Continuing Adventures of The Rolling Stones: 25X5 (1993)
The 2nd Annual Saturday Night Live Mother's Day Special (1993)
Rolling Stone 25: The MTV Special (1992)
The 1992 MTV Video Music Awards (1992)
Presenter
Living in America (1991)
Queen: The Days of Our Lives (1991)
Rolling Stones: Terrifying (1989)
Atlantic Records 40th Anniversary: It's Only Rock 'n' Roll (1988)
Freedomfest: Nelson Mandela's 70th Birthday Celebration (1988)
Rolling Stone Magazine's 20 Years of Rock 'n' Roll (1987)
The Rutles: All You Need Is Cash (1978)
Himself

Cinematography (Special)

Being Mick (2001)
Camera

Producer (Special)

Crossfire Hurricane (2012)
Producer
Being Mick (2001)
Executive Producer

Music (Special)

The 29th Annual American Music Awards (2002)
Song Performer
The 2001 Radio Music Awards (2001)
Song Performer
My VH1 Music Awards '01 (2001)
Song Performer
Hoodoo U Voodoo: The Rolling Stones Live (1994)
Song Performer
Hoodoo U Voodoo: The Rolling Stones Live (1994)
Music
Rolling Stones: Terrifying (1989)
Song Performer
Rolling Stones: Terrifying (1989)
Guitarist

Misc. Crew (Special)

The Rutles: All You Need Is Cash (1978)
Other

Life Events

1965

First international hit, "Satisfaction"

1967

First film appearance in the semi-documentary, "Tonite Let's All Make Love in London"

1968

Acting debut in Nicolas Roeg's "Performance"

1968

Subject of Jean-Luc Godard's documentary "One Plus One" (released as "Sympathy for the Devil" in the US in 1970)

1969

Composed an improvised soundtrack for Kenneth Anger's film "Invocation of My Demon Brother"

1970

Appeared in the documentary, "Gimme Shelter"

1970

Starred in the Australian film "Ned Kelly"

1972

Released <i>Exile on Main Street</i>; considered by many critics to be their best album

1980

Cast in Warner Herzog's "Fitzcarraldo" (1981), due to prior commitments, he was unable complete his role; appears in "Burden of Dreams" (1982), the documentary about the making of the film

1982

Appeared with the band in Hal Ashby's tour movie "Let's Spend the Night Together"

1984

Co-wrote the story for "Blame It on the Night"; also played the role of Dalton

1985

With Victoria Pearman, founded Jagged Films

1985

Released first solo album, <i>She's the Boss</i>; album went platinum

1987

Released second solo album, <i>Primitive Cool</i>

1991

Filmed first feature length IMAX concert, "Rolling Stones 'At the Max'" from their "Steel Wheels" tour

1992

Portrayed a charming, ruthless bounty hunter in "Freejack"

1997

Portrayed the drag queen nightclub owner Greta/George in "Bent"

2001

Co-produced the British spy drama "Enigma"; first release under his Jagged films; also appeared in a cameo

2001

Profiled in the ABC documentary "Becoming Mick"; produced by Jagged films

2002

Appeared in "The Man From Elysian Fields"; screened at Toronto Film Festival

2003

Knighted as Sir Michael Jagger by Charles, Prince of Wales

2004

Teamed with Dave Stewart to write and produce music for the remake of "Alfie"

2008

Subject of the Martin Scorsese documentary, "Shine A Light"; includes footage from the "A Bigger Bang Tour"

2011

With Damian Marley, A.R. Rahman, Dave Stewart, and Joss Stone, formed the supergroup SuperHeavy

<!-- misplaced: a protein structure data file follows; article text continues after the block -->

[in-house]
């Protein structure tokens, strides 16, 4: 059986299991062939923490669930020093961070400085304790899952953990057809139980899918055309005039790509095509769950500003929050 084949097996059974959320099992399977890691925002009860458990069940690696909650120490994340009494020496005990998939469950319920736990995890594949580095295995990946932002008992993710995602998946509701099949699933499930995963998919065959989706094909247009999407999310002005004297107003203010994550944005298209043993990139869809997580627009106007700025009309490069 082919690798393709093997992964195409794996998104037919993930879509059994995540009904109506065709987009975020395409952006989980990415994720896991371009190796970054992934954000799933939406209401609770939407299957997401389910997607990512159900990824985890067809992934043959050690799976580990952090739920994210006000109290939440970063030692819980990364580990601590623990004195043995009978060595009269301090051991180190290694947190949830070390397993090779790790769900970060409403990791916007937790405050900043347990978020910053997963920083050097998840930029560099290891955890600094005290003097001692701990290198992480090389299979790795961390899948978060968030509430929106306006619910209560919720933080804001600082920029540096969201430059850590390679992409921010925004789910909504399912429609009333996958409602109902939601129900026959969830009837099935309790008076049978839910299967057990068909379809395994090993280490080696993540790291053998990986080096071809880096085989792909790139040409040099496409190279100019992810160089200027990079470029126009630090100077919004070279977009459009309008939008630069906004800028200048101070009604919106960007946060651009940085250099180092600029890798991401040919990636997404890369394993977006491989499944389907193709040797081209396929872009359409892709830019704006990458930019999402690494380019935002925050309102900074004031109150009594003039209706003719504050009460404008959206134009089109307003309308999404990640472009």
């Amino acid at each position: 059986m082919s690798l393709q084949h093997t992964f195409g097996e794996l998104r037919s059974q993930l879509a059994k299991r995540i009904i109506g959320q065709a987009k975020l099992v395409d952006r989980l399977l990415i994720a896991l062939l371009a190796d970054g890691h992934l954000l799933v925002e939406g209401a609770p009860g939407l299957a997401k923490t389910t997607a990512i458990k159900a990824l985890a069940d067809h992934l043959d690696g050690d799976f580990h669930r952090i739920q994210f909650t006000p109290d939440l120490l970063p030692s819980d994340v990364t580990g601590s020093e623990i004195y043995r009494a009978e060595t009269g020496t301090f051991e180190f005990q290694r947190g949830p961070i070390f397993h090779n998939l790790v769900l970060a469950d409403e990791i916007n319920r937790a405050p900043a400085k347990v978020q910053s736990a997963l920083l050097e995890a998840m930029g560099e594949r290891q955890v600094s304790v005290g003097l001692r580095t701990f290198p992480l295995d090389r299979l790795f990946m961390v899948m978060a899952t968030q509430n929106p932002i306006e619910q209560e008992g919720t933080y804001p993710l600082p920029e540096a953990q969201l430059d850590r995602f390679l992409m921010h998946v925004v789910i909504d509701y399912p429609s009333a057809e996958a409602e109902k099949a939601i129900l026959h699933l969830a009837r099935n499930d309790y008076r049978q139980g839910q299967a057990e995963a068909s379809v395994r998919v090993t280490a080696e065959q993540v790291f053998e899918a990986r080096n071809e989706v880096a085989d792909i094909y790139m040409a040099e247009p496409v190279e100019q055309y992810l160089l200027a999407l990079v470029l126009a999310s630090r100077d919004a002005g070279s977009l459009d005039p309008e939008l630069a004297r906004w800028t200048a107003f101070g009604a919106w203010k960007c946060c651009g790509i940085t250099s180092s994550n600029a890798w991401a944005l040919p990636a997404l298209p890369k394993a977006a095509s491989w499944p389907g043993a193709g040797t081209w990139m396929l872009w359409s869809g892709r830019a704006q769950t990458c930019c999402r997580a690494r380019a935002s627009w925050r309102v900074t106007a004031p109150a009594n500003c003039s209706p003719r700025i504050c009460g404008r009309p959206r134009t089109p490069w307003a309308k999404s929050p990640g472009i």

2017

Released the solo single "Gotta Get a Grip"

Photo Collections

Performance - Movie Posters
Here are a few different size Movie Posters for Performance (1970), co-directed by Nicholas Roeg and starring Mick Jagger.

Videos

Movie Clip

Jimi Hendrix (1973) - This Call From London, England Focusing on Jimi Hendrix’s arrival on the London scene, Pete Townshend discussing him with Eric Clapton, Hendrix on forming The Jimi Hendrix Experience, Mick Jagger, Hendrix’s father Al, then Purple Haze, as performed on a German TV show taped in London, in Jimi Hendrix, 1973.
Performance (1970) - Memo From Turner Mick Jagger with his band wrote and recorded this number for his character "Turner," who dresses down the gangsters (Anthony Morton, John Bindon et al) in a scene occurring in the mind of Chas (James Fox) from Nicolas Roeg and Donald Cammell's Performance, 1970.
Performance (1970) - Opening, Bachelor James Fox and Anne Sidney in the unorthodox and R-rated opening of Performance, 1970, directed by writer Donald Cammell and cinematographer Nicholas Roeg, also starring Mick Jagger, vocal by Randy Newman.
Performance (1970) - We Push The Buttons Pherber (Anita Pallenberg) is bandaging Chas (James Fox) while Turner (Mick Jagger) performs an improvised talking-blues not available on the soundtrack to Performance, 1970.
Performance (1970) - Poor White Hound Dog Soundtrack cut from gospel singer and Rolling Stones supporting vocalist Merry Clayton, as Chas (James Fox), half through his make-over, pops in on Turner (Mick Jagger) and Performance, 1970, looks very much like a film co-directed by its cinematographer, Nicolas Roeg.
Gimme Shelter (1970) - Wild Horses In Sheffield, Alabama, December 1969 at the Muscle Shoals studio, with engineer Jimmy Johnson, the Rolling Stones (Mick Jagger, Keith Richards, Charlie Watts, Bill Wyman, Mick Taylor) listen to the mix of their just-recorded original song, in the Maysles Brothers documentary Gimme Shelter, 1970.
Gimme Shelter (1970) - Greatest Rock'n'Roll Band In The World The opening from directors Albert Maysles, David Maysles and Charlotte Zwerin, with Mick Jagger and Charlie Watts horsing around in Birmingham, England on a photo shoot, then joining the Rolling Stones at their Madison Square Garden concert, with a Jagger-Richard composition, in Gimme Shelter, 1970.